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Effect of Urbanization on Predatory Defense Mechanisms of Southern Ringneck Snake (Diadophis punctatus punctatus) Populations in South Florida

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Date Issued:
2017-07-27
Abstract:
The effect of urbanization on native wildlife is mostly negative. For example, the creation of urban habitats results in the loss of wild habitats, which can increase fragmentation, limit species dispersal and reduce access to resources. However, in some circumstances, urbanization can have positive effects on native wildlife. For example, some opportunistic and generalized species are able to tolerate urbanization by taking advantage of novel niches with reduced competition. Diadophis punctatus punctatus (Southern Ringneck Snakes) are a small, cryptic species found throughout the southeastern United States that thrive in both urban and wild habitats, indicating the snake’s tolerance to urbanization. Urbanization may have expanded D. p. punctatus’ niche. These snakes may be able to take advantage of the climate and landscape, availability of novel prey, and/ or refuge from predators within urban habitats. In this study, I examined if D. p. punctatus used urban habitats as refuge from predators by comparing the frequency of predator bite marks on clay snake models placed in urban and wild habitats. The snake models resembled different aspects of D. p. punctatus’ morphology and behavior. I also analyzed the placement of predator bite marks on the snake models to determine the function (i.e., aposematic, parasematic, or deimatic signaling) of D. p. punctatus’ tail-coiling display. The rates of predator attacks on the snake models were similar between urban and wild habitats, indicating D. p. punctatus used urban habitats for reasons other than a refuge from predators. In addition, this study supports the claim that D. p. punctatus’ tail-coiling display was an anti-predatory mechanism. Predators avoided the tail on snake models with red coloration and coiled tails, suggesting D. p. punctatus’ tail-coiling display may be used as a deimatic signal. Results of this study appear to contradict previous findings about the tail-coiling display. However, it is likely that the use of D. p. punctatus’ anti-predatory signal depends on the context. These snakes seem to show multi-modal signaling and flexible defense mechanisms, which may be important characteristics of urbanophiles.
Title: Effect of Urbanization on Predatory Defense Mechanisms of Southern Ringneck Snake (Diadophis punctatus punctatus) Populations in South Florida.
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Name(s): Richards, Tesla, Author
College of Arts & Sciences, Degree granting institution
Type of Resource: text
Genre: Thesis
Issuance: single unit
Date Issued: 2017-07-27
Extent: 49 pgs.
Language(s): English
Abstract: The effect of urbanization on native wildlife is mostly negative. For example, the creation of urban habitats results in the loss of wild habitats, which can increase fragmentation, limit species dispersal and reduce access to resources. However, in some circumstances, urbanization can have positive effects on native wildlife. For example, some opportunistic and generalized species are able to tolerate urbanization by taking advantage of novel niches with reduced competition. Diadophis punctatus punctatus (Southern Ringneck Snakes) are a small, cryptic species found throughout the southeastern United States that thrive in both urban and wild habitats, indicating the snake’s tolerance to urbanization. Urbanization may have expanded D. p. punctatus’ niche. These snakes may be able to take advantage of the climate and landscape, availability of novel prey, and/ or refuge from predators within urban habitats. In this study, I examined if D. p. punctatus used urban habitats as refuge from predators by comparing the frequency of predator bite marks on clay snake models placed in urban and wild habitats. The snake models resembled different aspects of D. p. punctatus’ morphology and behavior. I also analyzed the placement of predator bite marks on the snake models to determine the function (i.e., aposematic, parasematic, or deimatic signaling) of D. p. punctatus’ tail-coiling display. The rates of predator attacks on the snake models were similar between urban and wild habitats, indicating D. p. punctatus used urban habitats for reasons other than a refuge from predators. In addition, this study supports the claim that D. p. punctatus’ tail-coiling display was an anti-predatory mechanism. Predators avoided the tail on snake models with red coloration and coiled tails, suggesting D. p. punctatus’ tail-coiling display may be used as a deimatic signal. Results of this study appear to contradict previous findings about the tail-coiling display. However, it is likely that the use of D. p. punctatus’ anti-predatory signal depends on the context. These snakes seem to show multi-modal signaling and flexible defense mechanisms, which may be important characteristics of urbanophiles.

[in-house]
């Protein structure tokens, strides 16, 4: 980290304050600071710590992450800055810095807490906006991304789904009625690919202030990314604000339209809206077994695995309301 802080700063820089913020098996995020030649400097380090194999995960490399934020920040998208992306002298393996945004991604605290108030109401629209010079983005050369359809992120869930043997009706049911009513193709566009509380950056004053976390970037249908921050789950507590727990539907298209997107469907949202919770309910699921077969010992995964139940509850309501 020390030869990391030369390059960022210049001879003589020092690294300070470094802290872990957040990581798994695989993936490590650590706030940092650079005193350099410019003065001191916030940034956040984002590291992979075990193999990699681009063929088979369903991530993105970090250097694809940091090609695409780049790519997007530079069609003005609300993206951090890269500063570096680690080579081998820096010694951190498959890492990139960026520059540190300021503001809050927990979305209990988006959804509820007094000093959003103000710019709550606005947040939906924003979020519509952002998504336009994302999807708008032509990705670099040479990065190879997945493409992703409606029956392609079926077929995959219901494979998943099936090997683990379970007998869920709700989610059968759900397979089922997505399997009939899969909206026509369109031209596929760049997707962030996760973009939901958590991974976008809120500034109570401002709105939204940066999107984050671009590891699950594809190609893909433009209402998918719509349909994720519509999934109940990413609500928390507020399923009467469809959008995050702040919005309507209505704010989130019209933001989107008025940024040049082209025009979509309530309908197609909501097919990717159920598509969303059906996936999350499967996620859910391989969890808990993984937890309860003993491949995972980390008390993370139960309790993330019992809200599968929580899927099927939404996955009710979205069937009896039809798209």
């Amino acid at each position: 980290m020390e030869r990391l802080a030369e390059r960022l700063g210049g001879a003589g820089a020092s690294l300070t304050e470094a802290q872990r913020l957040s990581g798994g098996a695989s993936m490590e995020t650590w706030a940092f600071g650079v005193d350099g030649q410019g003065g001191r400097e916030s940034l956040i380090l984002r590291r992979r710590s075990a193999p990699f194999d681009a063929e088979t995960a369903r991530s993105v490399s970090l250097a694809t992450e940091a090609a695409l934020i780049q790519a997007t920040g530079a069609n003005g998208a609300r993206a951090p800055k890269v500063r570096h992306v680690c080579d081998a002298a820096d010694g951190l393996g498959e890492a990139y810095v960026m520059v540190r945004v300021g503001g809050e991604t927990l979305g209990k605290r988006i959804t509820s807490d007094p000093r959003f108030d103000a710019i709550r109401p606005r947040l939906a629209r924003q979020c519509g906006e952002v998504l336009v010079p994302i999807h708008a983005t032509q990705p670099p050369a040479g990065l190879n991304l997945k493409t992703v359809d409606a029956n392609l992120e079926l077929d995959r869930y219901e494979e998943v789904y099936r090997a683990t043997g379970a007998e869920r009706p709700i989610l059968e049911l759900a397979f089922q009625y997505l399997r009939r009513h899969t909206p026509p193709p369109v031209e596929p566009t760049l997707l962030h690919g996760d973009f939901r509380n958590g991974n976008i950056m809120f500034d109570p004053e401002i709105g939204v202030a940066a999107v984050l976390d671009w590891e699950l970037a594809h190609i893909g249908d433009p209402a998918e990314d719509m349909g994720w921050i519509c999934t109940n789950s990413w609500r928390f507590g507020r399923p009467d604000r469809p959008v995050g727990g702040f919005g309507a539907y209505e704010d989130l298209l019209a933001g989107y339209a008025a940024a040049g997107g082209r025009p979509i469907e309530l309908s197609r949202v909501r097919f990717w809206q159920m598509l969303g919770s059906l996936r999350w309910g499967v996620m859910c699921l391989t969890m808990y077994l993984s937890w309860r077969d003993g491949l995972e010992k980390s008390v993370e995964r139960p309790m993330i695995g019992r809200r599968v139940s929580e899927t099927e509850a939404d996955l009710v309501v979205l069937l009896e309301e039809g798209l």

Identifier: Richards_fgcu_1743_10263 (IID)
Degree Awarded: Master of Science
Department: Ecology & Environmental Studies
Committee Co-Chairs: Edwin Everham, Ph.D.; Charles Gunnels IV, Ph.D.
Committee Members: John Herman, Ph.D.; Serge Thomas, Ph.D.
Subject(s): Environment
Urban animals
Florida
Persistent Link to This Record: http://purl.flvc.org/fgcu/fd/Richards_fgcu_1743_10263
Use and Reproduction: Creator(s) holds copyright.
Use and Reproduction: http://rightsstatements.org/vocab/InC/1.0/
Host Institution: FGCU